Factors contributing to the evolution of Meca-mediated β-lactam resistance in staphylococci: Update and new insights from whole genome sequencing (WGS)

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18 Citations (Scopus)

Abstract

The understanding of the mechanisms of antibiotic resistance development are fundamental to alert and preview beforehand, the large scale dissemination of resistance to antibiotics, enabling the design of strategies to prevent its spread. The mecA-mediated methicillin resistance conferring resistance to broad-spectrum β-lactams is globally spread in staphylococci including hospitals, farms and community environments, turning ineffective the most widely used and efficient class of antibiotics to treat staphylococcal infections. The use of whole genome sequencing (WGS) technologies at a bacterial population level has provided a considerable progress in the identification of key steps that led to mecA-mediated β-lactam resistance development and dissemination. Data obtained from multiple studies indicated that mecA developed from a harmless core gene (mecA1) encoding the penicillin-binding protein D (PbpD) from staphylococcal species of animal origin (S. sciuri group) due to extensive β-lactams use in human created environments. Emergence of the resistance determinant involved distortion of PbpD active site, increase in mecA1 expression, addition of regulators (mecR1, mecI) and integration into a mobile genetic element (SCCmec). SCCmec was then transferred into species of coagulase-negative staphylococci (CoNS) that are able to colonize both animals and humans and subsequently transferred to S. aureus of human origin. Adaptation of S. aureus to the exogenously acquired SCCmec involved, deletion and mutation of genes implicated in general metabolism (auxiliary genes) and general stress response and the adjustment of metabolic networks, what was accompanied by an increase in β-lactams minimal inhibitory concentration and the transition from a heterogeneous to homogeneous resistance profile. Nowadays, methicillin-resistant S. aureus (MRSA) carrying SCCmec constitutes one of the most important worldwide pandemics. The stages of development of mecA-mediated β-lactam resistance described here may serve as a model for previewing and preventing the emergence of resistance to other classes of antibiotics.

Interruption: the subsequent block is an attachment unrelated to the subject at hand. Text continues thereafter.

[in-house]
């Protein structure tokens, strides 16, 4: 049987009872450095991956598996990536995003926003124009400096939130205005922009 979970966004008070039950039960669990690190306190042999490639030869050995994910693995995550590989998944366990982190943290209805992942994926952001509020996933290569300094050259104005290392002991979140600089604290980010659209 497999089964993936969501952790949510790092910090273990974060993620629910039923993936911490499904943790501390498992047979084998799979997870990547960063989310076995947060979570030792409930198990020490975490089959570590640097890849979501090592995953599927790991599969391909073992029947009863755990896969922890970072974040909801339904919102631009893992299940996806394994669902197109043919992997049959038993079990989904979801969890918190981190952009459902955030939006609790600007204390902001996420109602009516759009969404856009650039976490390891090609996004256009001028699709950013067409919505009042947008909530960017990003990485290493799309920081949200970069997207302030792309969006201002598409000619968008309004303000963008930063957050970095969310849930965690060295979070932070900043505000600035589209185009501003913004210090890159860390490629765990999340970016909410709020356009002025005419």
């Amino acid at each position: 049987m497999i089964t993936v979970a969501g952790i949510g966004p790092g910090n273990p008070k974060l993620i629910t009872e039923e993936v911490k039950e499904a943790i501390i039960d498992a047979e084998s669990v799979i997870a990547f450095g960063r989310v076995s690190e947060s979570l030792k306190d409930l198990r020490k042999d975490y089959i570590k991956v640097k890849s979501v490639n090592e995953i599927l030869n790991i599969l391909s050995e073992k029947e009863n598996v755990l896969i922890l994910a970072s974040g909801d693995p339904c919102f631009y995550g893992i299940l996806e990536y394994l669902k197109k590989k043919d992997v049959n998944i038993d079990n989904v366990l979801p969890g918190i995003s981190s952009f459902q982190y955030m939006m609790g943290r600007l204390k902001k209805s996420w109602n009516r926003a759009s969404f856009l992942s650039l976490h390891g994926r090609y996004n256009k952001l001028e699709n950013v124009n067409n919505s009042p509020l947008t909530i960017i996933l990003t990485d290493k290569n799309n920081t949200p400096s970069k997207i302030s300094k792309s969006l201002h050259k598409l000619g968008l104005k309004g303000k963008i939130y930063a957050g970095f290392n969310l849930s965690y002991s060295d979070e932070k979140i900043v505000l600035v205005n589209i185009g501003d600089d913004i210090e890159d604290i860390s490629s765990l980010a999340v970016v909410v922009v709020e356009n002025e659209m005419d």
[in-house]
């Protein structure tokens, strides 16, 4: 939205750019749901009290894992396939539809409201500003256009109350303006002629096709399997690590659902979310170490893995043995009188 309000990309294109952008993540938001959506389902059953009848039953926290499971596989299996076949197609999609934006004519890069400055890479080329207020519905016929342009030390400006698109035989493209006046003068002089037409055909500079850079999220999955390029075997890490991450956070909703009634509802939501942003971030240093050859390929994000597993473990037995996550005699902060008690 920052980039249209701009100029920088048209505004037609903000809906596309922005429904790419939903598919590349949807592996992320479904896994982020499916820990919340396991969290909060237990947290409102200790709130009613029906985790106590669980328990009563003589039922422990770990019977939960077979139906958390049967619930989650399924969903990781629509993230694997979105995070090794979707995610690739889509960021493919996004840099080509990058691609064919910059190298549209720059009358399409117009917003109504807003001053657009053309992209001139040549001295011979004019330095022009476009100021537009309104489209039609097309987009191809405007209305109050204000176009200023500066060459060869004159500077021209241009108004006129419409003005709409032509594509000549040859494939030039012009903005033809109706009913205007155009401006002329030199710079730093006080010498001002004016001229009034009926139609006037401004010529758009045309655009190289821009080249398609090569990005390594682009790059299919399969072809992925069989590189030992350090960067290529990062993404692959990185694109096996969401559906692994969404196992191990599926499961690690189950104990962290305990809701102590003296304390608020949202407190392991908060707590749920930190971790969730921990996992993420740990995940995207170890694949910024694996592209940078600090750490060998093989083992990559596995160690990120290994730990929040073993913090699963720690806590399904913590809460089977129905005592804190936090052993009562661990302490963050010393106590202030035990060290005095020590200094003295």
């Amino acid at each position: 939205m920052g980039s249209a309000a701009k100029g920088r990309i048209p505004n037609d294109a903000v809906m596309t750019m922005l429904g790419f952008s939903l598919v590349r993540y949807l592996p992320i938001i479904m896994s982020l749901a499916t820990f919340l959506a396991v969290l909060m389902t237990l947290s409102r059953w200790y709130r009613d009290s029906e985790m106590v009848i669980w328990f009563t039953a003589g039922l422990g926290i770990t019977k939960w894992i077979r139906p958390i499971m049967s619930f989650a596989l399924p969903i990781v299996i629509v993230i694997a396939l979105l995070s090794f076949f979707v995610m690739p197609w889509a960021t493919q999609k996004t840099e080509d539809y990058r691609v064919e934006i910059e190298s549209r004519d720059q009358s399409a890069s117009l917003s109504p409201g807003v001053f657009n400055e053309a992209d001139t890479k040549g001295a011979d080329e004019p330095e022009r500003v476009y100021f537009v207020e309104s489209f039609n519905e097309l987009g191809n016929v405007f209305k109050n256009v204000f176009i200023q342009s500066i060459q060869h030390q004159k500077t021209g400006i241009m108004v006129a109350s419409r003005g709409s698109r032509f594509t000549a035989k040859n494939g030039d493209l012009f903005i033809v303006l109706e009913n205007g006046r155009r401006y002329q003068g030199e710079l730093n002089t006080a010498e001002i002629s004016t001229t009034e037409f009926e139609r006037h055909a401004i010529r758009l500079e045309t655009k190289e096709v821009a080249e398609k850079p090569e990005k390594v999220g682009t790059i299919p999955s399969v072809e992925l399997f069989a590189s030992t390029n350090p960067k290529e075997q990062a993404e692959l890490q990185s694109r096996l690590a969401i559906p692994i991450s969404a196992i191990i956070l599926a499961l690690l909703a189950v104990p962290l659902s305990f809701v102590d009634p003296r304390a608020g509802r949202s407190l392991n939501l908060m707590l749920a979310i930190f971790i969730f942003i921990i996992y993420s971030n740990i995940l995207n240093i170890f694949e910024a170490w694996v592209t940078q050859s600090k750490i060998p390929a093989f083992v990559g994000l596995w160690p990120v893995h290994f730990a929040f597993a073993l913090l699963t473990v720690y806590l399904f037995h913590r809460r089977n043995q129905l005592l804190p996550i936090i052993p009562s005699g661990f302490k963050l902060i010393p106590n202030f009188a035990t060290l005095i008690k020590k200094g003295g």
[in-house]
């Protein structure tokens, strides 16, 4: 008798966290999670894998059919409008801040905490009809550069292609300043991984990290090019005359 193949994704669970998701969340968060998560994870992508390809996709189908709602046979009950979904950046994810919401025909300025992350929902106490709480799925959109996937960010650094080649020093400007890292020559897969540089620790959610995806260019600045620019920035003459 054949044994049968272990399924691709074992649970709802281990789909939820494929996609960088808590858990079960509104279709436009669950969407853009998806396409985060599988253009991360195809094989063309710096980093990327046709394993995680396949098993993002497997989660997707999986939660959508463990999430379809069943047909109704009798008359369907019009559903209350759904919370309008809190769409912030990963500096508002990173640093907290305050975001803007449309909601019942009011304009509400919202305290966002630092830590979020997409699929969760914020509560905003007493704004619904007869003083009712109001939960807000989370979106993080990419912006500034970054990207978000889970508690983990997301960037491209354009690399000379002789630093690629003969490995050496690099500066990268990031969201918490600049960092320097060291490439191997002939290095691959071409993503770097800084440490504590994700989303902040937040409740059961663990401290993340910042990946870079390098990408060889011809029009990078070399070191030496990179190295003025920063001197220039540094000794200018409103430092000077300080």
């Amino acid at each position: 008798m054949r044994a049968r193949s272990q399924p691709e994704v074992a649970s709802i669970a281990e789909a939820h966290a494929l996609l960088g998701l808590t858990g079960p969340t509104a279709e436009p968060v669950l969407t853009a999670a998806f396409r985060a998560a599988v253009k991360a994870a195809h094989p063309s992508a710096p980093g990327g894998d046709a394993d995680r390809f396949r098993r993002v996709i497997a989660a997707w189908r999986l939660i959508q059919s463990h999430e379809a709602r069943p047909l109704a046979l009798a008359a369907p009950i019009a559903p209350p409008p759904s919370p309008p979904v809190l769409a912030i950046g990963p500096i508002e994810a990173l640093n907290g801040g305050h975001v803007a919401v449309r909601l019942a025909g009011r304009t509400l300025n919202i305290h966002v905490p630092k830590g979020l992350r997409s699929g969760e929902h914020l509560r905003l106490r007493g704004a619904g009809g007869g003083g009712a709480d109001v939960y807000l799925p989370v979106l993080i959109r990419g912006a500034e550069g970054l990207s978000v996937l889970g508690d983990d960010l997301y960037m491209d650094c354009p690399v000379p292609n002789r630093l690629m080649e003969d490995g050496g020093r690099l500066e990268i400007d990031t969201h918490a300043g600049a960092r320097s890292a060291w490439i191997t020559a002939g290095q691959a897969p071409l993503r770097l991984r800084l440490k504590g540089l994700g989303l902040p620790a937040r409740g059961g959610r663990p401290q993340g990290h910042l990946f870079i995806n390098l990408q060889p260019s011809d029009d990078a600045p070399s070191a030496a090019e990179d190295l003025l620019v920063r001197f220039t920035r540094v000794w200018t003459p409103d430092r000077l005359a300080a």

Original languageEnglish
Article number2723
JournalFrontiers in Microbiology
Volume9
Issue numberNOV
DOIs
Publication statusPublished - 13 Nov 2018

Keywords

  • Methicillin-resistant staphylococcus aureus (MRSA)
  • Staphylococcal cassette chromosome mec (SCCmec)
  • Staphylococcus sciuri
  • Whole genome sequencing
  • β-lactams resistance

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